Blood on the streets, ink on the lawn (Financial Times)

Hatred in the Middle East cannot be signed away by politicians — not while it’s still taught to the children, says Suzanne Glass (Financial Times)

If I close my eyes I can see it still. The hands of those two men historically clasped on the White House Lawn. Both of them, Palestinian president Yassir Arafat and the since·assassinated Israeli prime minister Yitzhak Rabin, their eyes slightly averted as they shook one another’s hand as if they themselves could not quite believe what was happening.

With Clinton as their best man, the Israelis and the Palestinians were joined in a plan for peace; arch-enemies in the pursuit of a common goal.

These were the most historic Middle Eastern concessions since the agreement signed at that very same desk between the late prime minister Menachem Begin of Israel and the since·assassinated president Anwar Sad at of Egypt.

The world watched as Arafat and Rabin signed the “marriage register”. The world shed tears of joy. I made some cynical comment. My friends looked daggers at me.

Almost immediately after this I was sent on a series of journalistic assignments to the Middle East. In· the rightwing settlements on the West Bank I visited several Israeli families. Here there were no tears of joy, but rather tears of fury.

“Rahin is a traitor for agreeing to give land to the Palestinians. This is our land. It says so in the Bible,” one settler told me. “Rabin should be shot.” And so he was. By a fellow Israeli.

My assignment on the West Bank was followed by a trip to Gaza to interview Palestinian spokeswoman Hanan Ashrawi. She said she wished fervently for peace. In the light of the peace talks she seemed upbeat, optimistic even.

As I was driven back through the streets of the Palestinian town and approached the Israeli border I was dazzled by the light and the noise. The way was strewn with burning tyres. Palestinian youths were yelling.

“What are they chanting?” I asked the driver.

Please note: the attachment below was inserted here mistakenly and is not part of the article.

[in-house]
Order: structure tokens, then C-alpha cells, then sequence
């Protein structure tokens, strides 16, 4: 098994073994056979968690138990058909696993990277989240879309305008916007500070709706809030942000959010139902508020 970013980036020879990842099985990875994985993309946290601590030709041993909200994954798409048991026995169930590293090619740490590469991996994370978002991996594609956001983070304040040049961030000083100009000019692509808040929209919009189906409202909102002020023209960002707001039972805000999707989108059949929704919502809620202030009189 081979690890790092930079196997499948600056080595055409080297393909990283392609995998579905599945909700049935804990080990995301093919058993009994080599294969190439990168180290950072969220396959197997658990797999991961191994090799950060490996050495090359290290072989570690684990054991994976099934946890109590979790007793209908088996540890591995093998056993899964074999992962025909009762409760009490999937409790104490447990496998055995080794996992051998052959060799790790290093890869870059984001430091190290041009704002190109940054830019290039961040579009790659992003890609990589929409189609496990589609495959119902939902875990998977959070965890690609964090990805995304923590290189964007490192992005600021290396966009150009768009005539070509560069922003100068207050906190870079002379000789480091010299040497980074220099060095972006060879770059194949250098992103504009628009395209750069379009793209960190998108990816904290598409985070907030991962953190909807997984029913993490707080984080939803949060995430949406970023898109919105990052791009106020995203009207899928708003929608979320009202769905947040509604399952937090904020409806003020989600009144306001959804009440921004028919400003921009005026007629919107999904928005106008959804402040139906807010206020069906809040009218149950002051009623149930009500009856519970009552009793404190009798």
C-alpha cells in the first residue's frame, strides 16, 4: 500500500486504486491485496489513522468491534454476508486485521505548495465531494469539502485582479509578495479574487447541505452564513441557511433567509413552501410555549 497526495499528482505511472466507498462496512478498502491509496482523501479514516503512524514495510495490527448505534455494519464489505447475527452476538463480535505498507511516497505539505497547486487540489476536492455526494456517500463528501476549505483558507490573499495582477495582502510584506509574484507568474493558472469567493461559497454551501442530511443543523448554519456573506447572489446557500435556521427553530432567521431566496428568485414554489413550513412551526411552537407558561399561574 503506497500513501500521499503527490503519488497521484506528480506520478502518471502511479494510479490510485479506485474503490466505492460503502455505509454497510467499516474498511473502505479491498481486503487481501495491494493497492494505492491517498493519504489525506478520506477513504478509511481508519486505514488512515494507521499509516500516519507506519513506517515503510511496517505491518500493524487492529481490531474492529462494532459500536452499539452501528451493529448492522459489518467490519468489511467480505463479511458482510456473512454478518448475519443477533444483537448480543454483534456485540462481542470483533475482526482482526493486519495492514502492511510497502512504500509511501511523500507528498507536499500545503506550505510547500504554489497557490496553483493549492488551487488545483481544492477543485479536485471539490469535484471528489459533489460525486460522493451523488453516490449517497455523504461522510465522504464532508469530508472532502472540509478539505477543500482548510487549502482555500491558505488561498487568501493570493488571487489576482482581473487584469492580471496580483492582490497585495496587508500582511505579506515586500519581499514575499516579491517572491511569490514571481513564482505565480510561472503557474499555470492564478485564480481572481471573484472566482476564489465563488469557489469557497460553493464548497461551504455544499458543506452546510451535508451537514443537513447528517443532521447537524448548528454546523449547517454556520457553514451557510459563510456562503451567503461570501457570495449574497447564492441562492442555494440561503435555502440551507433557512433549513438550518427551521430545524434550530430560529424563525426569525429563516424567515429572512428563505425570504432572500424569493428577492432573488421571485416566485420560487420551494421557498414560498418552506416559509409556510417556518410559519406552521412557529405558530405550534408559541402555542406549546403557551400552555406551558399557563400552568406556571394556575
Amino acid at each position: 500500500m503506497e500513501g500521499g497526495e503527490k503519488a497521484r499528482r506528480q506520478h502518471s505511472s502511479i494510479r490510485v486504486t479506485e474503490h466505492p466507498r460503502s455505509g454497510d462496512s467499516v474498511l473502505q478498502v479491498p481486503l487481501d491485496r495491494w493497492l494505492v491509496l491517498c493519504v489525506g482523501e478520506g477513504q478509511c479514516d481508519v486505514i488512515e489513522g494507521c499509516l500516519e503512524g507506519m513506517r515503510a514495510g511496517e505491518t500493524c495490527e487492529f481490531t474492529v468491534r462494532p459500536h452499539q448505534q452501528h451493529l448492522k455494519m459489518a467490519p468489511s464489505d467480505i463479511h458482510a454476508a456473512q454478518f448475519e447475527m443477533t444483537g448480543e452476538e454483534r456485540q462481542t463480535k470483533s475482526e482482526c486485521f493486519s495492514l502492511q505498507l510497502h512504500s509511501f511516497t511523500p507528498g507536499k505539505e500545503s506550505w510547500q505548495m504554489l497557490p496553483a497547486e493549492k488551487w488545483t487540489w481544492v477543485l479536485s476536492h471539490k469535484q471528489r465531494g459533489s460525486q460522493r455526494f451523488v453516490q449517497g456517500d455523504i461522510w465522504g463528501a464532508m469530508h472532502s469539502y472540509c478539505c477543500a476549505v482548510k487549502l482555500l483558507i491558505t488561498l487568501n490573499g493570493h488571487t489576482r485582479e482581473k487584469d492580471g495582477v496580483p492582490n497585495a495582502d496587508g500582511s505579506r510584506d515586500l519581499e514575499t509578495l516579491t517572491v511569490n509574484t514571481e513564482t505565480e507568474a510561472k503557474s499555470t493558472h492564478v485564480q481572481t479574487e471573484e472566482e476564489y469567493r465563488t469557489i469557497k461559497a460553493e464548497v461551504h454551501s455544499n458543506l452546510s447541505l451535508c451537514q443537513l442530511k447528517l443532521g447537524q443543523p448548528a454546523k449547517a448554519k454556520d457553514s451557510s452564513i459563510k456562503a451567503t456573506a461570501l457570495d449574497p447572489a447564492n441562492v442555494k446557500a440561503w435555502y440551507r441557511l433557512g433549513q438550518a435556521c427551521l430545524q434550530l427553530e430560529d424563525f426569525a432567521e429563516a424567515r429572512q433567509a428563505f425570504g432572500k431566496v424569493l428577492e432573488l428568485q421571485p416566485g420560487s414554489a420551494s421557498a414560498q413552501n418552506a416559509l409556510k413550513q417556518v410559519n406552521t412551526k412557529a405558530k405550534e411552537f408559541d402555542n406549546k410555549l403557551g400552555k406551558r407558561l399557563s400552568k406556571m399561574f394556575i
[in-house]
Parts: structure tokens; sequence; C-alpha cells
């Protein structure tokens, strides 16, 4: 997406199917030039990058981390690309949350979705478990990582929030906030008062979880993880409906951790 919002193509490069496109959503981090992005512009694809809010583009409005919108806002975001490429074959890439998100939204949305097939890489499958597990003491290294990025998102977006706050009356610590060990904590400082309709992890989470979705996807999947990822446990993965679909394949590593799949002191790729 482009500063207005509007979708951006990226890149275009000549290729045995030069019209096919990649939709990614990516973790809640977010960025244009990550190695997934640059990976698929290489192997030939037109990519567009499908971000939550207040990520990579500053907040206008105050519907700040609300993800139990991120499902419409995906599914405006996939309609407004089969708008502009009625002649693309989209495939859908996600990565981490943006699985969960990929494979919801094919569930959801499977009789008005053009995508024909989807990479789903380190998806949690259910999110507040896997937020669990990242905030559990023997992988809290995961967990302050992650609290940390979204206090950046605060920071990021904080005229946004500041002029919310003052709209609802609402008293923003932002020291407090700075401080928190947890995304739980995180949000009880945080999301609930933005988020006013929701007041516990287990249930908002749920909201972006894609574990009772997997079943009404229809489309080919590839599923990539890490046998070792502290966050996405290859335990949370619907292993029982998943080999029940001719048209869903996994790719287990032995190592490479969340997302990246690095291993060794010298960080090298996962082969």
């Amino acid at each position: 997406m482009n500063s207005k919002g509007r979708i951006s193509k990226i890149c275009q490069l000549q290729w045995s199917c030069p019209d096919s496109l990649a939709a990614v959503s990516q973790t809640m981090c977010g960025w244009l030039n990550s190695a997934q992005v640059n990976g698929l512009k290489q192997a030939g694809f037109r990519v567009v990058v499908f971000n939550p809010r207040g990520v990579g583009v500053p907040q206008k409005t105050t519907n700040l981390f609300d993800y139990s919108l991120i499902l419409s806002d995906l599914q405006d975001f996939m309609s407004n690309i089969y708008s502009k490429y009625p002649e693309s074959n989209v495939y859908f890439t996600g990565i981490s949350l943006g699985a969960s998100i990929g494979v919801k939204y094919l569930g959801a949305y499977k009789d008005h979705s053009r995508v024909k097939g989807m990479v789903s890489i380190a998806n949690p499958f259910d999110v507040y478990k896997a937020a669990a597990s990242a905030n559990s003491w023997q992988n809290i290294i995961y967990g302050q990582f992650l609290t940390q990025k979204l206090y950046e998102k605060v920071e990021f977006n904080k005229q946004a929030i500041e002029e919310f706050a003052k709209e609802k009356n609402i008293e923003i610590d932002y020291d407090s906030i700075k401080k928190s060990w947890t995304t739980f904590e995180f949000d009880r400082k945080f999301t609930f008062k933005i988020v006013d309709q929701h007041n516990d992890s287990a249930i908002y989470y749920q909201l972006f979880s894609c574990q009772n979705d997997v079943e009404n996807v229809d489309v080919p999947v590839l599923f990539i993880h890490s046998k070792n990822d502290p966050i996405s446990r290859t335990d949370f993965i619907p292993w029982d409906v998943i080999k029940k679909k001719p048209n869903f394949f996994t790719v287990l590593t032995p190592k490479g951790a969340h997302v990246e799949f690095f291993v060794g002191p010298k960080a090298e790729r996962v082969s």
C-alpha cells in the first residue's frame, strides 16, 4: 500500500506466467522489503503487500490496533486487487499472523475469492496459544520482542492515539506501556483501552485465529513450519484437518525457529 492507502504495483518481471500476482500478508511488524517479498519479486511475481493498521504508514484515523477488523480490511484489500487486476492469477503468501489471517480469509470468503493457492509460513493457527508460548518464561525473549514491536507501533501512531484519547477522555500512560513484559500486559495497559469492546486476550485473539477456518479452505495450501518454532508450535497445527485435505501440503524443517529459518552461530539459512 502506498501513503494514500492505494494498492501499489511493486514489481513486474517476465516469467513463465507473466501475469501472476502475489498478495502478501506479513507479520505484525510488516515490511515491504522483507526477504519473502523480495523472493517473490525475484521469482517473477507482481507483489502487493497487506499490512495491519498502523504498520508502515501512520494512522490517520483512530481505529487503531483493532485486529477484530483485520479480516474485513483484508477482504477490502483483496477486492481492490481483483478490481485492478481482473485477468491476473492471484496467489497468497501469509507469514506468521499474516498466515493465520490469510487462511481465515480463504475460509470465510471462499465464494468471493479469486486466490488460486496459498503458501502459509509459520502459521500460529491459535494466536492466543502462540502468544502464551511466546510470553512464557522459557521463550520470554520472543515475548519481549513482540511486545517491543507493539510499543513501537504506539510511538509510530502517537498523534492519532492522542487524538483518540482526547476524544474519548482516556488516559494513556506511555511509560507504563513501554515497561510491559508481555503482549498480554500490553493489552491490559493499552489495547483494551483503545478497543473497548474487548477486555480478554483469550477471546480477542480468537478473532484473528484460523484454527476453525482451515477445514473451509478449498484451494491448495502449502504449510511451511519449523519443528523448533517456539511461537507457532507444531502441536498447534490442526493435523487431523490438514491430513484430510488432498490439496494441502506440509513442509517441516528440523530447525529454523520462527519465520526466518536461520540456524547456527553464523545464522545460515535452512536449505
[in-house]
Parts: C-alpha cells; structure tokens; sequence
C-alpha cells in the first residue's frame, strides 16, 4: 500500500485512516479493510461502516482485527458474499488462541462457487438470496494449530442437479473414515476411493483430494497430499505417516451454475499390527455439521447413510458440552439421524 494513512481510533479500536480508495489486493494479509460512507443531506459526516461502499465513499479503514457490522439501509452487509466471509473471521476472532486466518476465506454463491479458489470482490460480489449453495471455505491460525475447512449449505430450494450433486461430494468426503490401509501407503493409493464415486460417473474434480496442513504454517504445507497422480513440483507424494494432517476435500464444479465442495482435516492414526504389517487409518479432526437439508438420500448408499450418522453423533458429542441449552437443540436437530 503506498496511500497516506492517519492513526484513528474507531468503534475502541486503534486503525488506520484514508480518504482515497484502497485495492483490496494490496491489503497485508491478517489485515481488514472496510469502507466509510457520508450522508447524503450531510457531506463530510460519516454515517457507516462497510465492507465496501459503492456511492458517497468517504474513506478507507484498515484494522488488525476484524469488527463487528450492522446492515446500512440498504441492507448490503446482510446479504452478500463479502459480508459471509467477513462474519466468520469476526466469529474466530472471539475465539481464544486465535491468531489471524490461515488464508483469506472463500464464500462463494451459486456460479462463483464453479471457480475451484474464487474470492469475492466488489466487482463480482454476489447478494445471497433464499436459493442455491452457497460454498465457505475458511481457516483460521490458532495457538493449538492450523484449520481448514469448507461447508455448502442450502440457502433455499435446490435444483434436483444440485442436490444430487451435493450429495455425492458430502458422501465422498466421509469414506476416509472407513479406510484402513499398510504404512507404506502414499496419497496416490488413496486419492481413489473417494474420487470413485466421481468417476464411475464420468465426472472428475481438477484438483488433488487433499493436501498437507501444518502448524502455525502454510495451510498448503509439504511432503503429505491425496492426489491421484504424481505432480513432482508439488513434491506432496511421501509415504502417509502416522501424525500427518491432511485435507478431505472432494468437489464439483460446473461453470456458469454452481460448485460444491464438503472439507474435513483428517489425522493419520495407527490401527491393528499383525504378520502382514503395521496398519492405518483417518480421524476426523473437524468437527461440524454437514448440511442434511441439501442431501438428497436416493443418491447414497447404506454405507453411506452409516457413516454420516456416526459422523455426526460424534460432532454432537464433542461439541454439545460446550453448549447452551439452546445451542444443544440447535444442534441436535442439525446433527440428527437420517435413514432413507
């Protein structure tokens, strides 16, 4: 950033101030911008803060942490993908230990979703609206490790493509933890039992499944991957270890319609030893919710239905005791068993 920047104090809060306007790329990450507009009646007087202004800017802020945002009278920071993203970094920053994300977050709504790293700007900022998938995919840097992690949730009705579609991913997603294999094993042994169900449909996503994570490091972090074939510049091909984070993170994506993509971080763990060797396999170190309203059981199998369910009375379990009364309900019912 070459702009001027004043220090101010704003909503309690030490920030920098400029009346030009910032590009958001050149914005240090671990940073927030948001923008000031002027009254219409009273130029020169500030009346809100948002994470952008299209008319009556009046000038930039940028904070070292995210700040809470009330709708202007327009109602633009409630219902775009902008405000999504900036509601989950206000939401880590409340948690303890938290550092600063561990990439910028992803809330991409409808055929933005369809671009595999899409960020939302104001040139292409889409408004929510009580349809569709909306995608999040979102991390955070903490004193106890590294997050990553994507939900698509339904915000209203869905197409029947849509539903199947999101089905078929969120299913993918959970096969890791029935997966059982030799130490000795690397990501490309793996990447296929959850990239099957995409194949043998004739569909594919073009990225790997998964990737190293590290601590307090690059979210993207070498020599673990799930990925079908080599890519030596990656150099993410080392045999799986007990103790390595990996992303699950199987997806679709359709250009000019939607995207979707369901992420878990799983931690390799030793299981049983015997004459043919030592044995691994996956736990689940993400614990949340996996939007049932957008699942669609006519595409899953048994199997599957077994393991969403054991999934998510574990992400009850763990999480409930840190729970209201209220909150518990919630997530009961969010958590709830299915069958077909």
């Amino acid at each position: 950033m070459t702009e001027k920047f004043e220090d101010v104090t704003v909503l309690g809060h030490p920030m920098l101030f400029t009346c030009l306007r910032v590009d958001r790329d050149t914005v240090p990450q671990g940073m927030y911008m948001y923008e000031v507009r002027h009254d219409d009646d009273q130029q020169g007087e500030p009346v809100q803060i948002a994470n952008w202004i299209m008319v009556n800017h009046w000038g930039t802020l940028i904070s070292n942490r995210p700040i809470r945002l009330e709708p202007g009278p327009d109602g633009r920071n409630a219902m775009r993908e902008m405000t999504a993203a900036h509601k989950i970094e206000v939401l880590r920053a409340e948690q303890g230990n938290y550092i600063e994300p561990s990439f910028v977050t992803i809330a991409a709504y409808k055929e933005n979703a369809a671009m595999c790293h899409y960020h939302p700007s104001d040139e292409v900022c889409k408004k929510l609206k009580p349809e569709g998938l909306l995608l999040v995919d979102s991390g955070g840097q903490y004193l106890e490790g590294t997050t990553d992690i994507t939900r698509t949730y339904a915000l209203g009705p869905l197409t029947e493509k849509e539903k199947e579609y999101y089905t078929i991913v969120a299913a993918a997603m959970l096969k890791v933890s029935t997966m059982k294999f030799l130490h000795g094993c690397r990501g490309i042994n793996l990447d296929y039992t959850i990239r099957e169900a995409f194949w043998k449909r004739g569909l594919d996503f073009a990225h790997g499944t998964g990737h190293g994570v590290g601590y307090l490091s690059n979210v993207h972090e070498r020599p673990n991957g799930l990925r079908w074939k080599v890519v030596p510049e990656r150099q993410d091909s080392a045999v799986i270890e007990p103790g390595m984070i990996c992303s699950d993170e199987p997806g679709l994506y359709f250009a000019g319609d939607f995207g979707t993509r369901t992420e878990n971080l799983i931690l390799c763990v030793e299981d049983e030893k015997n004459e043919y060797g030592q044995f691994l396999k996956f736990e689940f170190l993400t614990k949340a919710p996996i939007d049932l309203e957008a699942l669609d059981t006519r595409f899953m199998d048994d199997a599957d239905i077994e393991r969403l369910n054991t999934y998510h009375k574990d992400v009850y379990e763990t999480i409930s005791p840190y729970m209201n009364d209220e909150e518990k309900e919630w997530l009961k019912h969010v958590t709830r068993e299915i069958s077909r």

He hesitated before he spoke: “Burn the Jews,” he said.

On my next visit to Gaza I spoke to several Palestinian women. Two were teachers. They told me the words of a song they taught to the little children in their kindergarten. It went something like this: “When I grow up I’m going to be just like my Daddy. I’m going to throw great big stones. When I grow up I’m going to be just like my Daddy. I’m going to smash the Jews’ brains out..”

On a bus in Israel on my way to a garden party hosted by intellectuals and politicians some weeks later, two fresh-faced soldiers were entertaining themselves chanting a similarly vile song that celebrated aggression towards the Palestinians.

I arrived at the garden party, the conversations between the great and the good with wine glasses in their hands were optimistic.

The message that wafted between the trees was clear. Peace was a real possibility.

Over the past years, acts of aggression have peppered the path of the peace process. A Palestinian soldier or two bas been shot through the brains. An Israeli or two has been splattered on the pavement outside a cafe. But this peace process, with a leg blown off here or there, has marched on, defiant and determined on paper.

And so now, suddenly everyone is in shock. How in the name of God or Jihad could Israel and Palestine have come so dangerously close to war?

OK, so the Palestinians kidnapped a couple of Israelis, burnt another couple and tossed one from the window. OK, so the Israeli soldiers shot a few Palestinians and a 12-year-old boy. But the threat of war? How could there he war? There’s a peace process isn’t there? In black ink on white parchment. Arafat and Rabin shook hands didn’t they? They, the big cheeses, the politicians, agreed to peace in the Middle East. Just like Tony Blair and Gerry Adams agreed to peace in Northern Ireland.

And I don’t mean to say, “I told you so – I was sceptical from the start”, but I just find this incredulity about the status quo in the Middle East more than a little bizarre.

I find it strange that we have craned our necks up high and have been measuring the success of the peace process by handshakes, signatures and political protestations rather than looking down and taking the temperature of Middle Eastern peace on the ground.

Recent horrors, in my view, are par for the course. A natural progression of events, if you’ll forgive the cynicism. Inculcated hatred between peoples cannot just be signed away in Mont Blancs and Watermans on dotted lines on the White House lawn. It needs to be signed away in white chalk by five-year-olds on the blackboards of Middle Eastern kindergartens.

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